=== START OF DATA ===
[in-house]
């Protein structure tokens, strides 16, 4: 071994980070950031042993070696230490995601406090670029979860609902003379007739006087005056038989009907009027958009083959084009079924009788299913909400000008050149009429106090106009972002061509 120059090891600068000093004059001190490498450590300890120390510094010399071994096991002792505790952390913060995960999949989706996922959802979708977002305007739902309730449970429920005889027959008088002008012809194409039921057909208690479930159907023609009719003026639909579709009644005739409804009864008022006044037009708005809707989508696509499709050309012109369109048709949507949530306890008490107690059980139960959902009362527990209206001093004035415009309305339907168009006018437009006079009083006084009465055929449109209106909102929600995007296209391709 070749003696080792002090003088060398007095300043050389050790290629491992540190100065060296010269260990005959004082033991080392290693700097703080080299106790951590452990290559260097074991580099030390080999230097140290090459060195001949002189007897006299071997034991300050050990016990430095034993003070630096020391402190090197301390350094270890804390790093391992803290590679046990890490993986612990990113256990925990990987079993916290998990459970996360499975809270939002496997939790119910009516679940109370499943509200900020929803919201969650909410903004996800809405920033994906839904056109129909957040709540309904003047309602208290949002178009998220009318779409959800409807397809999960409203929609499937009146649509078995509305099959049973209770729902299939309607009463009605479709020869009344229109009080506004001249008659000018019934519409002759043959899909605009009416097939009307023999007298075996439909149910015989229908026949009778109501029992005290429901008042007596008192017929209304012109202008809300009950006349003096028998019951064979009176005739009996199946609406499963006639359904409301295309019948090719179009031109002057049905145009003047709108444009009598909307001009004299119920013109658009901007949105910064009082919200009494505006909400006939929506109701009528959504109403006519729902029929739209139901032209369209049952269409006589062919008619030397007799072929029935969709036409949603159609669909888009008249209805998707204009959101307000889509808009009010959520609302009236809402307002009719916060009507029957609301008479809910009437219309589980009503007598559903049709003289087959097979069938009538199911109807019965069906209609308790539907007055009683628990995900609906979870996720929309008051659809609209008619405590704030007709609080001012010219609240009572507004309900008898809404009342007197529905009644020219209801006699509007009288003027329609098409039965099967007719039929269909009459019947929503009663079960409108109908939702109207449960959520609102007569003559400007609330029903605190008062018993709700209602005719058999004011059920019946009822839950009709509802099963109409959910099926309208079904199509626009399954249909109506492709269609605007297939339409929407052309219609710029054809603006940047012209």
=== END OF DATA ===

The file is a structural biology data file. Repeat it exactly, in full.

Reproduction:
[in-house]
């Protein structure tokens, strides 16, 4: 071994980070950031042993070696230490995601406090670029979860609902003379007739006087005056038989009907009027958009083959084009079924009788299913909400000008050149009429106090106009972002061509 120059090891600068000093004059001190490498450590300890120390510094010399071994096991002792505790952390913060995960999949989706996922959802979708977002305007739902309730449970429920005889027959008088002008012809194409039921057909208690479930159907023609009719003026639909579709009644005739409804009864008022006044037009708005809707989508696509499709050309012109369109048709949507949530306890008490107690059980139960959902009362527990209206001093004035415009309305339907168009006018437009006079009083006084009465055929449109209106909102929600995007296209391709 070749003696080792002090003088060398007095300043050389050790290629491992540190100065060296010269260990005959004082033991080392290693700097703080080299106790951590452990290559260097074991580099030390080999230097140290090459060195001949002189007897006299071997034991300050050990016990430095034993003070630096020391402190090197301390350094270890804390790093391992803290590679046990890490993986612990990113256990925990990987079993916290998990459970996360499975809270939002496997939790119910009516679940109370499943509200900020929803919201969650909410903004996800809405920033994906839904056109129909957040709540309904003047309602208290949002178009998220009318779409959800409807397809999960409203929609499937009146649509078995509305099959049973209770729902299939309607009463009605479709020869009344229109009080506004001249008659000018019934519409002759043959899909605009009416097939009307023999007298075996439909149910015989229908026949009778109501029992005290429901008042007596008192017929209304012109202008809300009950006349003096028998019951064979009176005739009996199946609406499963006639359904409301295309019948090719179009031109002057049905145009003047709108444009009598909307001009004299119920013109658009901007949105910064009082919200009494505006909400006939929506109701009528959504109403006519729902029929739209139901032209369209049952269409006589062919008619030397007799072929029935969709036409949603159609669909888009008249209805998707204009959101307000889509808009009010959520609302009236809402307002009719916060009507029957609301008479809910009437219309589980009503007598559903049709003289087959097979069938009538199911109807019965069906209609308790539907007055009683628990995900609906979870996720929309008051659809609209008619405590704030007709609080001012010219609240009572507004309900008898809404009342007197529905009644020219209801006699509007009288003027329609098409039965099967007719039929269909009459019947929503009663079960409108109908939702109207449960959520609102007569003559400007609330029903605190008062018993709700209602005719058999004011059920019946009822839950009709509802099963109409959910099926309208079904199509626009399954249909109506492709269609605007297939339409929407052309219609710029054809603006940047012209």